So we learn from it, and as we all know, you learn from every tournament and every round we play, and let's hope if it happens again, I won't do the same again.
Q. How much of a jump in standard is it this week; is it?
COLIN MONTGOMERIE: Yeah, it's a good question. They say that the one thick that everybody says, and I'm no different in that, is starting the Champions Tour in America, is how good they are, and I'm surprised. Shocked, how good the scores are.
These courses, they are not pitch-and-putt courses, these. They are seven thousand yards. They are decent courses. It will be interesting to see where I am in many ways, you know, because I'm playing okay.
I'm hitting the ball well. I'm finding the fairways. I'm finding the greens and I'm actually holing out okay. It will be interesting to see how I fair under these conditions here. This course has got longer obviously, playing longer because it's overseeded, so it plays about 7,400 now, 7,500. It's a much longer course, and of course the standard of golf, it will be interesting to see how you get on against these young guys that hit the ball well, well, honestly, 40, 50 yards past me.
If I'm hitting the ball 280, which I sort of do, and have done for 20 years, really, technology has kept me at 280. What are they hitting it; if I'm hitting it 280, they are hitting it 320, aren't they, plus.
So it will be interesting to see if it is all to do with length off the tee or is it about trying to get the ball in the hole with the least number of shots. It will be interesting to see how I fare and how some other guys around my age playing here will do similar. Jim√É¬©nez, Els is here, Bj√É¬∂rn, Clarke, these type of guys, to see how they do, as well. It's a great field. We've got a great field assembled, great field.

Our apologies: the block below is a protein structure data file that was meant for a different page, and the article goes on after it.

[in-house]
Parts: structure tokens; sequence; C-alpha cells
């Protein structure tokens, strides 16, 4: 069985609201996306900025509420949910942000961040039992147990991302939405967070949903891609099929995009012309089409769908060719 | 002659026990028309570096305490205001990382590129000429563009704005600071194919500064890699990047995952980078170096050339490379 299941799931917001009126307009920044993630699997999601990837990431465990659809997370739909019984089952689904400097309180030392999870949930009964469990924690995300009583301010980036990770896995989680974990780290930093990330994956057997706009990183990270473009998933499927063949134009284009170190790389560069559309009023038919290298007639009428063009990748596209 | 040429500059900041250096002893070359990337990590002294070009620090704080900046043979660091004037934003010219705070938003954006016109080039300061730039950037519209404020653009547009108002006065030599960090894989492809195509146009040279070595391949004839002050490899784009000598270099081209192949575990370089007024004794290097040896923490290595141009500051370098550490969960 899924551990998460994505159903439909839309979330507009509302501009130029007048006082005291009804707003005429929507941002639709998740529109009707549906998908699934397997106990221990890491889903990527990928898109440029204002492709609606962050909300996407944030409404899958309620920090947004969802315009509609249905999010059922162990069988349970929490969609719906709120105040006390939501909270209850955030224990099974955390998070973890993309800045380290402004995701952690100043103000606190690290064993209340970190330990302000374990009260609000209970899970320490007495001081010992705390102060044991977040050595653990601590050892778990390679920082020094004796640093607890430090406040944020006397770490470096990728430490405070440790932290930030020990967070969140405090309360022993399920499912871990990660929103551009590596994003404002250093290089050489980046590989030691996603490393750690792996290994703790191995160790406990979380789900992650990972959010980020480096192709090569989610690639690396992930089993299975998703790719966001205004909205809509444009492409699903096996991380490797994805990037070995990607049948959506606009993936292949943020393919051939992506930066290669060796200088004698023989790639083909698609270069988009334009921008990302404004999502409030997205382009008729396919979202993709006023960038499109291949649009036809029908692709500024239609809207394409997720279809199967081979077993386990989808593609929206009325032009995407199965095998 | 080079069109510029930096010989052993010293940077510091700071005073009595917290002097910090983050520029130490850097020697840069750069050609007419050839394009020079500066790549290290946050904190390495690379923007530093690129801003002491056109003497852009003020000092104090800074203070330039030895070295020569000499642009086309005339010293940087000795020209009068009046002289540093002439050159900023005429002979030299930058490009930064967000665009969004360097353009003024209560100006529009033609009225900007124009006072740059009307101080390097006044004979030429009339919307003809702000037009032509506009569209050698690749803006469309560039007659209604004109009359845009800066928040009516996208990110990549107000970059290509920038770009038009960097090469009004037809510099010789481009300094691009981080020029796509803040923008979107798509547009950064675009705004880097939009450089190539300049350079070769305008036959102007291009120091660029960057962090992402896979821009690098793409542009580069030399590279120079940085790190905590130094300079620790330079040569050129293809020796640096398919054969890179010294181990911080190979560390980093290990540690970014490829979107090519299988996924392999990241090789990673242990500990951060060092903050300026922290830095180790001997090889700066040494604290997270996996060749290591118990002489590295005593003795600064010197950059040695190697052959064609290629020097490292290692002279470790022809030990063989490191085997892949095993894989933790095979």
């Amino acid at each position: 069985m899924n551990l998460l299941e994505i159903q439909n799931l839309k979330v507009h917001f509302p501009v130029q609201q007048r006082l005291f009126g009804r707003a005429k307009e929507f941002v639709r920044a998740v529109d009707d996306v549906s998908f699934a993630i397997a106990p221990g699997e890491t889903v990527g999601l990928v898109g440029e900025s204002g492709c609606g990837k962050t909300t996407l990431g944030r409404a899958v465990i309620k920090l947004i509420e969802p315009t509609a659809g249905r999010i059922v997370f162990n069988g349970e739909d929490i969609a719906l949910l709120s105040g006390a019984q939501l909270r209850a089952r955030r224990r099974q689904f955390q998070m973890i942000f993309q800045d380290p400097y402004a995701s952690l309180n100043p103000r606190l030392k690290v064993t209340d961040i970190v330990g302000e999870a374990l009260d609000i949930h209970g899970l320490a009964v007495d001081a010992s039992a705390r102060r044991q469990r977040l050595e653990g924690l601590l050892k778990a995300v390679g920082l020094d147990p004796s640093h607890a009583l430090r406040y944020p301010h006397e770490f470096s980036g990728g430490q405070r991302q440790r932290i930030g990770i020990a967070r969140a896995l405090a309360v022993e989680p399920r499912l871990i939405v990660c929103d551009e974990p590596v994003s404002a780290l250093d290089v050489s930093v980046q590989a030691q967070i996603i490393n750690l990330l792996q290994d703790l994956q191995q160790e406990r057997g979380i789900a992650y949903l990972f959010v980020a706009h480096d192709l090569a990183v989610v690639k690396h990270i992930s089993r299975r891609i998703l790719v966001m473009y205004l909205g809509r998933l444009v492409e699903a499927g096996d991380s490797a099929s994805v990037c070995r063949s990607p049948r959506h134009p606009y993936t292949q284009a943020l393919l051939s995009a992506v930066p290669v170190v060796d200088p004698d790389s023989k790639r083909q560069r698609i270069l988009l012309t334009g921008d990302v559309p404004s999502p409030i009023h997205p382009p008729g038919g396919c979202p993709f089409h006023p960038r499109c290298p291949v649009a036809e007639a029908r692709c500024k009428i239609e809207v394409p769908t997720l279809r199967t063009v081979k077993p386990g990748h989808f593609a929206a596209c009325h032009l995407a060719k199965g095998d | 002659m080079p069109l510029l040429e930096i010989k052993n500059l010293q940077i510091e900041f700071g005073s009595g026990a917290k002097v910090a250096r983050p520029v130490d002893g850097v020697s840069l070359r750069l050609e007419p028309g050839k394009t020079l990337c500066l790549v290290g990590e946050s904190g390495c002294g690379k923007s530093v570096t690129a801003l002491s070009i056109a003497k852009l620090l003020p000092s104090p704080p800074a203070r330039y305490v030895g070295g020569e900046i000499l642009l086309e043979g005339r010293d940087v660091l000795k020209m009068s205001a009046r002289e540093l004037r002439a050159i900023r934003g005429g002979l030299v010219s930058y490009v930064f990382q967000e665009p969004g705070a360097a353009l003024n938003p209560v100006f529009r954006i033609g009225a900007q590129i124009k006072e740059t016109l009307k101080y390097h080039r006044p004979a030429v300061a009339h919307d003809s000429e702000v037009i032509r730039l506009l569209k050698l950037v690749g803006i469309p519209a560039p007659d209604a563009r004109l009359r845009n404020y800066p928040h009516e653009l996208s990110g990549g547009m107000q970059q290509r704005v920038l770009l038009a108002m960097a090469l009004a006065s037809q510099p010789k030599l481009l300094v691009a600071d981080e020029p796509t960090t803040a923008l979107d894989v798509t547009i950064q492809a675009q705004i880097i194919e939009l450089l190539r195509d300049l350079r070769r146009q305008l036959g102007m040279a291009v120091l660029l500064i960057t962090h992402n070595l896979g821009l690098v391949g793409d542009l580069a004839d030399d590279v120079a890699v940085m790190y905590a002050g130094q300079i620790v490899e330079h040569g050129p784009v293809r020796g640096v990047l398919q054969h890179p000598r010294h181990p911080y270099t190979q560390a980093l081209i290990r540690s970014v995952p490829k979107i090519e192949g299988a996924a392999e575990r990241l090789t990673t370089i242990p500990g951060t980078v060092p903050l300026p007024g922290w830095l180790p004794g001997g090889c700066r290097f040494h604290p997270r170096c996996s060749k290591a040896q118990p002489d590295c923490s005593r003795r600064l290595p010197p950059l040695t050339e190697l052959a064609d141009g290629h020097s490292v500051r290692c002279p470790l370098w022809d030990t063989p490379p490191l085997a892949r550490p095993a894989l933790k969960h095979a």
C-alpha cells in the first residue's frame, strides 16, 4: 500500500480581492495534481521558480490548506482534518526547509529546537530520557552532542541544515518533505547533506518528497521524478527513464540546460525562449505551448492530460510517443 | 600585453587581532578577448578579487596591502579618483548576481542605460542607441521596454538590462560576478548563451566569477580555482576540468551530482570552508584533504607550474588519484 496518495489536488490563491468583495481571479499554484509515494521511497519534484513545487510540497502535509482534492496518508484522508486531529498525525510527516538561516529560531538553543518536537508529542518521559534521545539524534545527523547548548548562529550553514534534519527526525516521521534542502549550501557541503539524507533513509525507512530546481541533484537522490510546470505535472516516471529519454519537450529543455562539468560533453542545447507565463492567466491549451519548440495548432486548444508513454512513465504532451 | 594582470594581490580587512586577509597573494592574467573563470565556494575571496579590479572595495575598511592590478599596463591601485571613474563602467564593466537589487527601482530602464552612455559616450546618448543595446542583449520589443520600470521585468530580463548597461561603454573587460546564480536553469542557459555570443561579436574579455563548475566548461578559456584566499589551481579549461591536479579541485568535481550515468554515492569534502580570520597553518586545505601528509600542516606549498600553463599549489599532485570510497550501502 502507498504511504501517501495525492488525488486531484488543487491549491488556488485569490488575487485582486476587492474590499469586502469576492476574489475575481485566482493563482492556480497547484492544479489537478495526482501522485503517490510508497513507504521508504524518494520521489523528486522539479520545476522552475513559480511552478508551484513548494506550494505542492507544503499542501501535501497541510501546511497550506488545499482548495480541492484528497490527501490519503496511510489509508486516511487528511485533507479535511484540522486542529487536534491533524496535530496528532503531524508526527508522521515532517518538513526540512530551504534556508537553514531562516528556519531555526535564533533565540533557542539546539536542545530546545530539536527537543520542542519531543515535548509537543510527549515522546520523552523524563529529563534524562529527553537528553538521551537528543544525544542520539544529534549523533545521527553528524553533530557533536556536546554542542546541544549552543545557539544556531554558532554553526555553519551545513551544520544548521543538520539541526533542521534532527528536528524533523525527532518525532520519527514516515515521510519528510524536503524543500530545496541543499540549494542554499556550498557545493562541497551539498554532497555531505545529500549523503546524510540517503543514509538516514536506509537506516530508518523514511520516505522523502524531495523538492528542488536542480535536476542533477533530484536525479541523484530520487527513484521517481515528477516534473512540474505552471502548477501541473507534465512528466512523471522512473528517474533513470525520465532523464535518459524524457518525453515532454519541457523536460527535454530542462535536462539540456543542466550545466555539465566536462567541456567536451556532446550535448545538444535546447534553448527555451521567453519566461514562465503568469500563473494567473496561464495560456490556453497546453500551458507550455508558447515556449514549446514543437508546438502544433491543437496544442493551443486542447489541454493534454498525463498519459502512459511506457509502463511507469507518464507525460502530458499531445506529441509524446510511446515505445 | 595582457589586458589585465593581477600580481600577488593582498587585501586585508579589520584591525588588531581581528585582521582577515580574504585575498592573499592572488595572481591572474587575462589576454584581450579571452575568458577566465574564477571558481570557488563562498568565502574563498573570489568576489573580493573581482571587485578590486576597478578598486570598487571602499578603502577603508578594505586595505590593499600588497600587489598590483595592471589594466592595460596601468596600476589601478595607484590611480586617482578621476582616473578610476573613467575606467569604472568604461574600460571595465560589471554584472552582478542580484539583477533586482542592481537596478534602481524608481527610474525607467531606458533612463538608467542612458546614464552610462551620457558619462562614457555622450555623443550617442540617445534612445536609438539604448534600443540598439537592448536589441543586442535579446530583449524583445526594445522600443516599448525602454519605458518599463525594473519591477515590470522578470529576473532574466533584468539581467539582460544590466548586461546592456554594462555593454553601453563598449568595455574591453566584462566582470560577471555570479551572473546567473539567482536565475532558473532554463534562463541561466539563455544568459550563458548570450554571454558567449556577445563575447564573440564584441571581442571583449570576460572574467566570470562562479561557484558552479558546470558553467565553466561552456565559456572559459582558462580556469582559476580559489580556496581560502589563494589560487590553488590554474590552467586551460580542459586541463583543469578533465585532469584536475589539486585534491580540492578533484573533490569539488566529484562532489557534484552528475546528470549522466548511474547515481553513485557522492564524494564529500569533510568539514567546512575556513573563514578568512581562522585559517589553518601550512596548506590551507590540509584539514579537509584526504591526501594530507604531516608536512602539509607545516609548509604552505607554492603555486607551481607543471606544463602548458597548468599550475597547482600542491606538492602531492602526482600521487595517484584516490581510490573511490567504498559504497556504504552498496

Q. I can't imagine there's many times during your career you've had a missile threat?
COLIN MONTGOMERIE: It's interesting, of all the places to go, Sarah and I, we landed on Friday into Kona and Saturday morning, someone's going to blow us up, and I thought, well, that's great. Of all places to land, you know, you could pick anywhere, couldn't you, really, and yet we picked the one place that was a missile threat.
It was weird. It was a weird sort of thing, because people were going down manholes and stuff. I mean, what the hell, that's no use. If I was going to sort of know it's going to end, I'd just about order a drink from the bar and sit on the beach and watch it happen, really. Because you're going anyway, so you might as well just go out in style, other than down a bloody manhole. That's not the way to go, is it.
It was a weird sort of thing. And then I still can't believe that it was a change of, you know, it was a change of shift in their office and somebody pressed the wrong button. It was as if, oh, sorry, oops! I mean, surely there to be retina scans or fingerprints or someone else saying, oh, should you really press that button, you know.
Anyway. Somebody might not be in the position they were at the start of the week. But yeah, weird.
Q. What did you do?
COLIN MONTGOMERIE: Waited to hear if it was a hoax or not. It said it wasn't a hoax, but you can't -- but the nuclear deterrent has kept us safe for 70 years, so you know, I thought, well, I thought that would work, you know, until some shift in Hawai'i decided to change things.